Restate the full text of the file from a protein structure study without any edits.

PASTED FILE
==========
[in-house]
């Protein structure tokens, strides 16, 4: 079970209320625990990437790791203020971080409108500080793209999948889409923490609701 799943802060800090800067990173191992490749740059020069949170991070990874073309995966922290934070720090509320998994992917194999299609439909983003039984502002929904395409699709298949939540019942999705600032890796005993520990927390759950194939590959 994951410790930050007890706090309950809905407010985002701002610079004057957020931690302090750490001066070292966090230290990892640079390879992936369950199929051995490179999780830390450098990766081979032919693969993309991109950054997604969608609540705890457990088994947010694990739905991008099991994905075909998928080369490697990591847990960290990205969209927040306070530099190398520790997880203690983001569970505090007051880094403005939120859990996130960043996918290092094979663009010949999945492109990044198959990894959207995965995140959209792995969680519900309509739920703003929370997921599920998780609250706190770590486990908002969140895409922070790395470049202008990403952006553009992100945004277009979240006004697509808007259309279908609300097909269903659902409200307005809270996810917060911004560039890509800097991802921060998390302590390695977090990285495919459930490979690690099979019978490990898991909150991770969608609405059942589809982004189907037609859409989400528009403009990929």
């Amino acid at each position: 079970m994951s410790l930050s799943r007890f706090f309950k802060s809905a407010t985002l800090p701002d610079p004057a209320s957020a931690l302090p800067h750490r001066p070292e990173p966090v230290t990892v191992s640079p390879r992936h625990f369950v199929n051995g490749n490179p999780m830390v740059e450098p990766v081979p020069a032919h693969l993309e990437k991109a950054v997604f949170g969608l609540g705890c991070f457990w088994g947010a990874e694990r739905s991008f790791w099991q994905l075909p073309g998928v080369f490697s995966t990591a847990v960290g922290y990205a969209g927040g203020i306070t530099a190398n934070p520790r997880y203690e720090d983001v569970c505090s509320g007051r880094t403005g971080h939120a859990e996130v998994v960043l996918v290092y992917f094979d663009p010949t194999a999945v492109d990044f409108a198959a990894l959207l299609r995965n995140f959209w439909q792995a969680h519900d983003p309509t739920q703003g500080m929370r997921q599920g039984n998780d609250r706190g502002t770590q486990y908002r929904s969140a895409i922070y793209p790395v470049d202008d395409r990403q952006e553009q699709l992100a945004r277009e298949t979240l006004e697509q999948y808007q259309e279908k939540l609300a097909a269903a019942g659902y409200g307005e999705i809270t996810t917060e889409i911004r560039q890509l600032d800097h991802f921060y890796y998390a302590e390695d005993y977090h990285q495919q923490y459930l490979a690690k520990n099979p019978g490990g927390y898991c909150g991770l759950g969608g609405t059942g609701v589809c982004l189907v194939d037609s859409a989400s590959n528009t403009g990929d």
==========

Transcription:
[in-house]
């Protein structure tokens, strides 16, 4: 079970209320625990990437790791203020971080409108500080793209999948889409923490609701 799943802060800090800067990173191992490749740059020069949170991070990874073309995966922290934070720090509320998994992917194999299609439909983003039984502002929904395409699709298949939540019942999705600032890796005993520990927390759950194939590959 994951410790930050007890706090309950809905407010985002701002610079004057957020931690302090750490001066070292966090230290990892640079390879992936369950199929051995490179999780830390450098990766081979032919693969993309991109950054997604969608609540705890457990088994947010694990739905991008099991994905075909998928080369490697990591847990960290990205969209927040306070530099190398520790997880203690983001569970505090007051880094403005939120859990996130960043996918290092094979663009010949999945492109990044198959990894959207995965995140959209792995969680519900309509739920703003929370997921599920998780609250706190770590486990908002969140895409922070790395470049202008990403952006553009992100945004277009979240006004697509808007259309279908609300097909269903659902409200307005809270996810917060911004560039890509800097991802921060998390302590390695977090990285495919459930490979690690099979019978490990898991909150991770969608609405059942589809982004189907037609859409989400528009403009990929």
């Amino acid at each position: 079970m994951s410790l930050s799943r007890f706090f309950k802060s809905a407010t985002l800090p701002d610079p004057a209320s957020a931690l302090p800067h750490r001066p070292e990173p966090v230290t990892v191992s640079p390879r992936h625990f369950v199929n051995g490749n490179p999780m830390v740059e450098p990766v081979p020069a032919h693969l993309e990437k991109a950054v997604f949170g969608l609540g705890c991070f457990w088994g947010a990874e694990r739905s991008f790791w099991q994905l075909p073309g998928v080369f490697s995966t990591a847990v960290g922290y990205a969209g927040g203020i306070t530099a190398n934070p520790r997880y203690e720090d983001v569970c505090s509320g007051r880094t403005g971080h939120a859990e996130v998994v960043l996918v290092y992917f094979d663009p010949t194999a999945v492109d990044f409108a198959a990894l959207l299609r995965n995140f959209w439909q792995a969680h519900d983003p309509t739920q703003g500080m929370r997921q599920g039984n998780d609250r706190g502002t770590q486990y908002r929904s969140a895409i922070y793209p790395v470049d202008d395409r990403q952006e553009q699709l992100a945004r277009e298949t979240l006004e697509q999948y808007q259309e279908k939540l609300a097909a269903a019942g659902y409200g307005e999705i809270t996810t917060e889409i911004r560039q890509l600032d800097h991802f921060y890796y998390a302590e390695d005993y977090h990285q495919q923490y459930l490979a690690k520990n099979p019978g490990g927390y898991c909150g991770l759950g969608g609405t059942g609701v589809c982004l189907v194939d037609s859409a989400s590959n528009t403009g990929d």